Secondly, the Adult Education Budget procurement round this summer was a familiar story of last-minute decision-making. Providers were notified of their success or otherwise with weeks to go before delivery, leaving them recklessly short notice to either scale up or downsize to meet their new obligations. Providers cannot survive when their funding is year to year, and the status of skills programmes is uncertain.
Improving the current structure of skills policy and delivery
If providers do not survive, then learners will have nowhere to go to gain the skills they need to succeed. Our Skills Means Growth vision calls for a national skills strategy, alongside a restructuring of roles and responsibilities across the post-16 technical education sector. It is clear that the current structure of skills policy and delivery is not working for learners.
First, this means having a body that can oversee a national skills strategy – whether Labour’s Skills England or something similar; second, it means a review specifically of IfATE’s roles and responsibilities, acknowledging it may have too large a scope; and third, it means a sharing of accountability for skills policy across multiple government departments to encourage joined-up thinking. Encouraging more people into the labour market will take joint working between the Department for Education, the Department for Work and Pensions and His Majesty’s Treasury.
Meanwhile, it is difficult to argue against the fact that the patchwork of devolution in England has added another layer of complexity to the skills system, and this complexity is not just for providers, but also for employers. That’s because the part-decentralisation of national commissioning has not just added different levels of devolution, but new Mayoral Combined County Authorities (MCCAs) who are likely to have powers that look more like delegated, rather than devolved, responsibilities on skills.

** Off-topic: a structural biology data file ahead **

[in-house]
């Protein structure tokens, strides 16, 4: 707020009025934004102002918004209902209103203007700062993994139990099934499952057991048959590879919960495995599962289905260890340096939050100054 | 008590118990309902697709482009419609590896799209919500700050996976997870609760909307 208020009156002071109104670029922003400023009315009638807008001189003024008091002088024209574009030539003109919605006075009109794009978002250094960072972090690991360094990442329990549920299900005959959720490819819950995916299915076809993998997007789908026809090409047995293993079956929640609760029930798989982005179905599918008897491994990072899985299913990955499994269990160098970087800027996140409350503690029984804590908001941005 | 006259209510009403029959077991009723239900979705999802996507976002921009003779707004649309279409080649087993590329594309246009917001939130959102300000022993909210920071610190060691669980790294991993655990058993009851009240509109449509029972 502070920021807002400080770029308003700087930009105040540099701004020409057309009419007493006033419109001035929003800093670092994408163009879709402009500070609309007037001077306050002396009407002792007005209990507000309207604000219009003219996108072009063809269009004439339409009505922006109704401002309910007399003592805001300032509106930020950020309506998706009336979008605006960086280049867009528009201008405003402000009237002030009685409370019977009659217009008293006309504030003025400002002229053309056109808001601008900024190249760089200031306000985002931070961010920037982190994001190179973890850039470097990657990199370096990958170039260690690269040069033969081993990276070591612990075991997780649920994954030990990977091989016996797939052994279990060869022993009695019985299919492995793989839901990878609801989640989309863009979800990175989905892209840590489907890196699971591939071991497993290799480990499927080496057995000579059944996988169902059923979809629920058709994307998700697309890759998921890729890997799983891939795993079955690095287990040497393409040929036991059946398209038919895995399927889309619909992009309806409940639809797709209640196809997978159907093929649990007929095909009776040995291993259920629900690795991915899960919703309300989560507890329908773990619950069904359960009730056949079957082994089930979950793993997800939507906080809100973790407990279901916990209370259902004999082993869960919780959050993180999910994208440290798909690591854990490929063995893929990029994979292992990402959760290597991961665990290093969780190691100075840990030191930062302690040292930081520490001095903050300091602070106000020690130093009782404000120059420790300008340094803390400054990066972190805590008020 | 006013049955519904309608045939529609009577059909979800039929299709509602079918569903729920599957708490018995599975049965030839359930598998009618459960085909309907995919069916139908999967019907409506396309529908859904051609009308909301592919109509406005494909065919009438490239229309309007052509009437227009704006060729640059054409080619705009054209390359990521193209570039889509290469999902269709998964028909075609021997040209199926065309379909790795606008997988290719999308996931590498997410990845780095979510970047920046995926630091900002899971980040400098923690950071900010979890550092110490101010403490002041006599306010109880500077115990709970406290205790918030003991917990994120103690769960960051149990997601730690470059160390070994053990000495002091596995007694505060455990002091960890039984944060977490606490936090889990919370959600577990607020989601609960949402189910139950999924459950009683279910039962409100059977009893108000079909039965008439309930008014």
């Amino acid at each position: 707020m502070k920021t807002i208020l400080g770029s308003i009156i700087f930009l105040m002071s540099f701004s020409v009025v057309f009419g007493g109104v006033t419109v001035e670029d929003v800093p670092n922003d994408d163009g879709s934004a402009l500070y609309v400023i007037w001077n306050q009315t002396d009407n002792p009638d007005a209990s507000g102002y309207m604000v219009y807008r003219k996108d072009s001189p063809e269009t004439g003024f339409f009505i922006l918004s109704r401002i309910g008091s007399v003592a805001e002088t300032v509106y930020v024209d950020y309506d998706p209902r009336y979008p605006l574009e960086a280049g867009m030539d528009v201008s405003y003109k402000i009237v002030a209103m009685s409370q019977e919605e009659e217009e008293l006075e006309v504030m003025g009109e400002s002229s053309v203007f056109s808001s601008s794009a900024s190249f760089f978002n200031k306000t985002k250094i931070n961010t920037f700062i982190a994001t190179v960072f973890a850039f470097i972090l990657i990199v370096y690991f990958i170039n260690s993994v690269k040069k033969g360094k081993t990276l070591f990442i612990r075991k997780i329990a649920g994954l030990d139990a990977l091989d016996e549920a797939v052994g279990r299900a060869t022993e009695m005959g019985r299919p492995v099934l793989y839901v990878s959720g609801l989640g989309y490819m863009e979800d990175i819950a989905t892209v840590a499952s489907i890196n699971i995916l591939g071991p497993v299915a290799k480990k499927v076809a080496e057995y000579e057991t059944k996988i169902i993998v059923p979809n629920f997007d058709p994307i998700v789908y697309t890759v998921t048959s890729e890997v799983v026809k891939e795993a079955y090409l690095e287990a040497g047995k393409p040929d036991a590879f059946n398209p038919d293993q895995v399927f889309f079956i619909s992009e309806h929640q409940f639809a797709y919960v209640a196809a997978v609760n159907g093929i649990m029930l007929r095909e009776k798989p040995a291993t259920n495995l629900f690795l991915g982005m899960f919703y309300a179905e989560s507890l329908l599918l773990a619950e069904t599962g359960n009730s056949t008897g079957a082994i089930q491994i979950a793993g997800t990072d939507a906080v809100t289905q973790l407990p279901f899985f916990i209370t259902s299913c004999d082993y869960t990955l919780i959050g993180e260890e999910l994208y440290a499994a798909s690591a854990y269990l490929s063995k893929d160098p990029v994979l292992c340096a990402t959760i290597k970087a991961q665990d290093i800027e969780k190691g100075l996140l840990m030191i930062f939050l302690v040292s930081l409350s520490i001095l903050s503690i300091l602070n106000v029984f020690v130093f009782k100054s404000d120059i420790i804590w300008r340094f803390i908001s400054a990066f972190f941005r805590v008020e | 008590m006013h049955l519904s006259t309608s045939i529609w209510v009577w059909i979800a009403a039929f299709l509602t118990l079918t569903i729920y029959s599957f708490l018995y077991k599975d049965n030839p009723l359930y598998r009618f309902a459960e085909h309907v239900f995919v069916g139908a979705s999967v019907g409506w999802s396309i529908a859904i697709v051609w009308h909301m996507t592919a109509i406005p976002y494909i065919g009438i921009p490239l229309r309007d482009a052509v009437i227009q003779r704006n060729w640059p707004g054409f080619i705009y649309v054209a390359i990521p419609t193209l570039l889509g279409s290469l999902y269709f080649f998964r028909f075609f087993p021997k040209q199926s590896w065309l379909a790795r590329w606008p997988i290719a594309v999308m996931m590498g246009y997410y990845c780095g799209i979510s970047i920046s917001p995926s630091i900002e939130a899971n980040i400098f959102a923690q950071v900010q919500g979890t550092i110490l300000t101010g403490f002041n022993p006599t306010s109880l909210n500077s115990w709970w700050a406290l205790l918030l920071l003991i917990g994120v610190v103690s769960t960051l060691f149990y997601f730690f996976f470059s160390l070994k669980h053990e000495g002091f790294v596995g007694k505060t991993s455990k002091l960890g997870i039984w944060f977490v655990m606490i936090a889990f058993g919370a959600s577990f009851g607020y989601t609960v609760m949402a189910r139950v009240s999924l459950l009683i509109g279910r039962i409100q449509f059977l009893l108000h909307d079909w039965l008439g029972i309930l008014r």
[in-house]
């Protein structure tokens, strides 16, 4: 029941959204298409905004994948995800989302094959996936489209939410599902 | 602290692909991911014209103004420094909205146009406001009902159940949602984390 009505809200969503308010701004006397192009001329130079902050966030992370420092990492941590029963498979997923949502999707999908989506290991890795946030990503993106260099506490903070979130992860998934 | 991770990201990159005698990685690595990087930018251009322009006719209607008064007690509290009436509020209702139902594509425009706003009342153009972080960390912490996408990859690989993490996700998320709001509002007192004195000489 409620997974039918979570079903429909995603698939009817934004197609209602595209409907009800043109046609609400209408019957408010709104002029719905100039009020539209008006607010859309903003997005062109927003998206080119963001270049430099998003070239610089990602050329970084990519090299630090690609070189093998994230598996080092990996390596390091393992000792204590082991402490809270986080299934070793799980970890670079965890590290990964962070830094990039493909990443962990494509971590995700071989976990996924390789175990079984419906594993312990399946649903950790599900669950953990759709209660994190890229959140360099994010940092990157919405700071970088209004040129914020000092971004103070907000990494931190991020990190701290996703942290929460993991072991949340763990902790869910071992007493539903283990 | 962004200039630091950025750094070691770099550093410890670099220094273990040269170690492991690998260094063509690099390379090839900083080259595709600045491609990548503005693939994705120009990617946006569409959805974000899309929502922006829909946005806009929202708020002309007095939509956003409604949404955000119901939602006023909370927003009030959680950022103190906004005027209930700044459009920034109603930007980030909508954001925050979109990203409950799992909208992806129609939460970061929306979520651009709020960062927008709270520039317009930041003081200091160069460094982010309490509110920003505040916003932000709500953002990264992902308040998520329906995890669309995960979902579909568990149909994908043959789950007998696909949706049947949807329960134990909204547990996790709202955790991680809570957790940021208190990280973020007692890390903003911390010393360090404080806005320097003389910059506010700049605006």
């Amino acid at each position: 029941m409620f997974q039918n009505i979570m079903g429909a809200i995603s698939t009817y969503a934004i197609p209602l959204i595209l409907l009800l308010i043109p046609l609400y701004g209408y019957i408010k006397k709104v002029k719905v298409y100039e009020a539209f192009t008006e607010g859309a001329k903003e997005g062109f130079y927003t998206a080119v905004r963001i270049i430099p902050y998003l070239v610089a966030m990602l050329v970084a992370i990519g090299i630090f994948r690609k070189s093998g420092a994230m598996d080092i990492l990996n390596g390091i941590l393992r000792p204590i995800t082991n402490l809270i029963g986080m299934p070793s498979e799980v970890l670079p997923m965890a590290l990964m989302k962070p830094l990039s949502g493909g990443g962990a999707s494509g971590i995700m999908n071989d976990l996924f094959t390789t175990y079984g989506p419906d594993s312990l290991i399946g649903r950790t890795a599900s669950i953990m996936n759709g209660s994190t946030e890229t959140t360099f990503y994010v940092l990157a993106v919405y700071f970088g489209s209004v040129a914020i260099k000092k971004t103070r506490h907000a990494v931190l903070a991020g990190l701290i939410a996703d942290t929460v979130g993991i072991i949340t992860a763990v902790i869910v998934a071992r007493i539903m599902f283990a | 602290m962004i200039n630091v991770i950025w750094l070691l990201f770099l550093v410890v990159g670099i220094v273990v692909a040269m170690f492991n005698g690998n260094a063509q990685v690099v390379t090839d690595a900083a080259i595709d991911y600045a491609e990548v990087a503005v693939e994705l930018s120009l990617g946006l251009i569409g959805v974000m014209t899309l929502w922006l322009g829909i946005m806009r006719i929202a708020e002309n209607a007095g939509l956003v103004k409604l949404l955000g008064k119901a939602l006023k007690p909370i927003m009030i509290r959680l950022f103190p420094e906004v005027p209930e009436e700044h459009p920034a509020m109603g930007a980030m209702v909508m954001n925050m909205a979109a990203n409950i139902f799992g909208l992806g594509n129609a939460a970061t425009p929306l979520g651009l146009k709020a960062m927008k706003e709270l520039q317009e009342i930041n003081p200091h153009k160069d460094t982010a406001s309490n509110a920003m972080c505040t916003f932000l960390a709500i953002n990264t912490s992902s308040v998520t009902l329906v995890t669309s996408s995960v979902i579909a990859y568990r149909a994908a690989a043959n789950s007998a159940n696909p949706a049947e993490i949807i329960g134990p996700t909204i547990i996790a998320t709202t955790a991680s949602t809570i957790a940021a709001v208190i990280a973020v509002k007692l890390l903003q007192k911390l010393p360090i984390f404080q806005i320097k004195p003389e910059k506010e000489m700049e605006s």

AELP’s Skills Means Growth vision
In AELP’s Skills Means Growth vision, we call for the need to ensure that there is a national system which can be accessed locally, with local flexibilities, as well as the need for a common framework for skills commissioning across all devolved areas, allowing providers to meet those local flexibilities. Whilst recognising the need for local autonomy, ensuring there is suitable join-up across authorities is critical. We need a devolution landscape where the sum of local skills needs meets the sum of national skills needs.
A national skills strategy should get all parts of the sector pointing in the same direction, to the benefit of learners. It would align national and local interests, and better allow the skills sector to help tackle societal challenges, such as inequality, poverty, climate change and the challenges of artificial intelligence. It would help deliver livelier, more cohesive communities and give people pride in their careers.
A national skills strategy is imperative if we are to equip people with the skills they need to thrive in a world of fast-changing technology and structural changes in the economy. If people don’t thrive, neither will the economy.
By Nichola Hay MBE, Chair of AELP’s Board